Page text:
This doesn't necessarily mean, however, that the coaching staff is prepared to hand the reigns over to Jackson for the remainder of the season.
Still nursing a hip injury, veteran starter Joe Flacco has yet to be cleared for game action. There's a chance Flacco's status could change in the coming days, Garafolo added, but Jackson remains the choice for now.
After averaging just 92.7 rushing yards in nine games with Flacco under center, Baltimore has run roughshod over Cincinnati and Oakland, averaging 254.5 yards on the ground.
Jackson's passing ability remains exceptionally raw, as expected, with simpler reads and a penchant for risky throws. Like a crafty baseball pitcher trying to trick opposing hitters with a wide array of throwing motions, Jackson has shown the skill to adjust his own delivery, mixing side-arm darts with overhand rainbows depending on the situation. After finding tight end Mark Andrews for a 74-yard gain early in last week's game, he hit speedster John Brown in-stride down the sideline for another big play that was nullified by a holding penalty.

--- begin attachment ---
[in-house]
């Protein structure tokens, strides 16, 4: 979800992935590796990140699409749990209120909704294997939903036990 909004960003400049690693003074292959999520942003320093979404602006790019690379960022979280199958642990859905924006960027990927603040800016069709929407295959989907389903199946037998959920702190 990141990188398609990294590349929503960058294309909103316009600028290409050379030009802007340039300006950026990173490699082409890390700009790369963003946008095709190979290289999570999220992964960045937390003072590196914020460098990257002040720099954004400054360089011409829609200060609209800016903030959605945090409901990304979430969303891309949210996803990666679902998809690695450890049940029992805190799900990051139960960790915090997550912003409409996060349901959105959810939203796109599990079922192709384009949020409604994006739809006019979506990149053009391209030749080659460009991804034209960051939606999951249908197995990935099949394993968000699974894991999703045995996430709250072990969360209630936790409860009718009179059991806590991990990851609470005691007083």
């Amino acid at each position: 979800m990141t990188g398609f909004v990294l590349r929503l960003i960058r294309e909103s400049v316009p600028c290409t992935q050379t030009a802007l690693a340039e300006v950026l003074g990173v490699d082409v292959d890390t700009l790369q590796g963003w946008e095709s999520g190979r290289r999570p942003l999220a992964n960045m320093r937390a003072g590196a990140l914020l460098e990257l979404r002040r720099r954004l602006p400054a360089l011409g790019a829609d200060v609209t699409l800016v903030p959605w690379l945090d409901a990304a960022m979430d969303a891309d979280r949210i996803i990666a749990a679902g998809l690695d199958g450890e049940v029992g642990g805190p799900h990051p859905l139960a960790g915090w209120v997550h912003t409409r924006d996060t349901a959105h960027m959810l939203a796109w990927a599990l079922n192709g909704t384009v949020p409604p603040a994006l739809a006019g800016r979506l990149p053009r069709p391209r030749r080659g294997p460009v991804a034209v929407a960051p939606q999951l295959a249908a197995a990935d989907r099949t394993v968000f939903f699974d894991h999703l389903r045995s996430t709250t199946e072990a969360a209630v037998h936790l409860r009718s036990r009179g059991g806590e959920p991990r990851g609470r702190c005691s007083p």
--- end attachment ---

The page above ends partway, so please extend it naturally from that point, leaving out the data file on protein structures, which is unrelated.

Ravens offensive coaches Marty Mornhinweg and Greg Roman understand that they can't lapse into a predictable one-dimensional offense overly reliant on Jackson's legs. It will be interesting to see what kind of passing plays they cook up for this week's matchup in Atlanta.
If Jackson continues to show improvement in the passing game while leading the Ravens to a third straight win, it will be tough to turn back to Flacco in a tightly contested race for the AFC's No. 6 playoff seed.